The Walrus Blog

Shipping Point

To reduce national reliance on foreign oil, why don’t we send oil from Alberta to the Atlantic provinces?
Photograph by Eamon Mac MahonAlberta’s Athabasca Oil Sands Project can produce 155,000 barrels of crude per day. Its majority owner, Shell Canada, plans to increase that to more than 500,000 barrels per day (Source:Amazon of the North” by Eamon Mac Mahon, November 2011).

Last month, the Bank of Canada warned in its latest Monetary Policy Report that Canada’s oil industry is dragging down the nation’s economy because the country imports crude at higher cost than it exports. Nationally, we import an enormous amount of oil, both light and heavy crude, mainly from Algeria, the UK, Nigeria, Norway, and Saudi Arabia; in 2009, we brought in an average of 1.1 million barrels per day, compared to an export of 1.9 million barrels per day.* This foreign supply is bound for Eastern Canada, mostly going to the Atlantic provinces and Quebec, with a small quantity reaching Ontario. (Natural Resources Canada provides a good map of our existing oil pipelines.) With the difference in price between Canadian and international oil sometimes as great as 35 percent, CIBC and the Bank of Montreal estimate that the annual loss to the economy is nearly $20 billion. To reduce Canada’s reliance on expensive foreign oil, why don’t we ship heavy crude from Alberta to the refineries in the Atlantic provinces?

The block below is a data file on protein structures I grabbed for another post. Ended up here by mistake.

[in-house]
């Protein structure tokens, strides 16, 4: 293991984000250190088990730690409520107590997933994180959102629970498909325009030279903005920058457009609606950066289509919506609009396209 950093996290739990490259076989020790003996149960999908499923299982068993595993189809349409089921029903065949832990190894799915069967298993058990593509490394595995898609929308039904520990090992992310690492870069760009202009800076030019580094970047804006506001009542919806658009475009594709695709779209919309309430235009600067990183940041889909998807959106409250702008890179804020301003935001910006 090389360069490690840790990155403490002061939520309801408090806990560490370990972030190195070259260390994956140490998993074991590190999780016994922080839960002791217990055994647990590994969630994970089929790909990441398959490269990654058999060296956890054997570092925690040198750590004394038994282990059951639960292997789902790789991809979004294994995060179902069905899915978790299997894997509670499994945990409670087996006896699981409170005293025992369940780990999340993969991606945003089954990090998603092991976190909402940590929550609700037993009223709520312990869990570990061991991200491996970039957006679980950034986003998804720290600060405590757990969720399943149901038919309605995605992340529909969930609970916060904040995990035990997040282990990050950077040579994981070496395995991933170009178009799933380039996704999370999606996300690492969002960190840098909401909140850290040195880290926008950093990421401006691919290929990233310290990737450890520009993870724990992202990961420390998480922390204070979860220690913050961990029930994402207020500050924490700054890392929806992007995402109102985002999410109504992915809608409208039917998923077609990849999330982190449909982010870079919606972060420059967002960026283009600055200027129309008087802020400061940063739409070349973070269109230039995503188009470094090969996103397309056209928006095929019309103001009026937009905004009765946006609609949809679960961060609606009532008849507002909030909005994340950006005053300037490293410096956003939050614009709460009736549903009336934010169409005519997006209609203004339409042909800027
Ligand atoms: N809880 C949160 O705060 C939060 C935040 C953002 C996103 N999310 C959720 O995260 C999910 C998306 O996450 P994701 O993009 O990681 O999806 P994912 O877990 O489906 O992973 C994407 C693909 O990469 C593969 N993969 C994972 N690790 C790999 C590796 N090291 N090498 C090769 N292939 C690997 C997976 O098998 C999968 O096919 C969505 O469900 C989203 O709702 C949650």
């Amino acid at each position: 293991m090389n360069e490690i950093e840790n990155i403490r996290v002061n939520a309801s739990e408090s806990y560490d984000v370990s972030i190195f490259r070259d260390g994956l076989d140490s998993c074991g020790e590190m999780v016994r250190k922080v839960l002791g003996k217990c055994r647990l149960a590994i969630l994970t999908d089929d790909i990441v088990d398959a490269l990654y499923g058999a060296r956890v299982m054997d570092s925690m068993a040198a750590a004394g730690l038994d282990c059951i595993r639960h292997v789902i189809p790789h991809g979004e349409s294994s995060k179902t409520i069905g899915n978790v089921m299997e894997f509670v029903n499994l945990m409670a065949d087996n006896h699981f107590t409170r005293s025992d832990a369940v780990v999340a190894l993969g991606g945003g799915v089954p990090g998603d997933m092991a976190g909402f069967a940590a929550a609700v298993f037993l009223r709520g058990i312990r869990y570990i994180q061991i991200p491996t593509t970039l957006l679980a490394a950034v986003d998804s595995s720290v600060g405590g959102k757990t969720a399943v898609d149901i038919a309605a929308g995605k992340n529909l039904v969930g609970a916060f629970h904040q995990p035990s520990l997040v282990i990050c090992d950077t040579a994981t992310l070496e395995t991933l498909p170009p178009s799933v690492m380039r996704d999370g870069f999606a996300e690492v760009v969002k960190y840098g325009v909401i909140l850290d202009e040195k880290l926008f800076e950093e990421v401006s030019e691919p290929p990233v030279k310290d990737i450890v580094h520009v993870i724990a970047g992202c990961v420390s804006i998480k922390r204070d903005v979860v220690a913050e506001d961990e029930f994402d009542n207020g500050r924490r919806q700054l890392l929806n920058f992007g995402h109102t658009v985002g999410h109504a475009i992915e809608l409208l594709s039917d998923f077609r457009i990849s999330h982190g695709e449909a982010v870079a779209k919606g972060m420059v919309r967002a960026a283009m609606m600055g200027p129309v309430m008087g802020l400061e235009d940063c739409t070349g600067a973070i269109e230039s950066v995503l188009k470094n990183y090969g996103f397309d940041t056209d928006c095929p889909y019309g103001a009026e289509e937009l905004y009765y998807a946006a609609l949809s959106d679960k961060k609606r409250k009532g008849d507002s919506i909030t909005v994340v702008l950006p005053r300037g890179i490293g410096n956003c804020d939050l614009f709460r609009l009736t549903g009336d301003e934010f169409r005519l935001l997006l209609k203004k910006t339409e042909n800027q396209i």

This question has excited the media and the energy industry from coast to coast. The Calgary Herald calculates that an eastbound oil pipeline would be a terrific investment, while Nova Scotia’s Chronicle Herald argues that it would be economically efficient. But these views may be mistaking the effect of an eastbound pipeline on oil prices — remember, oil companies are inherently driven by the expectation that those prices will rise. And using decades-old infrastructure for the endeavour presents a high risk of calamity.

From a series of posts about underexplained people, places, and things that have arrested our collective attention.

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Currently, the selling price of Alberta crude is low because the main buying market — the US Midwest — is oversaturated; its demand is insufficient to sustain higher prices. Enbridge and TransCanada have long been scrambling to devise ways to ship crude to where demand is higher, and there are numerous proposals under consideration. One is the latter’s Keystone XL — rejected in January due to community fears over damage to the Nebraska Sandhills. (The company has since submitted a modified proposal that circumvents the region.) Another is Enbridge’s “Northern Gateway” pipeline that would ship oil from Alberta to Kitimat, BC, and then on tankards to Asia and California. That project is dealing with enormous resistance because any spills would devastate BC’s vulnerable coast.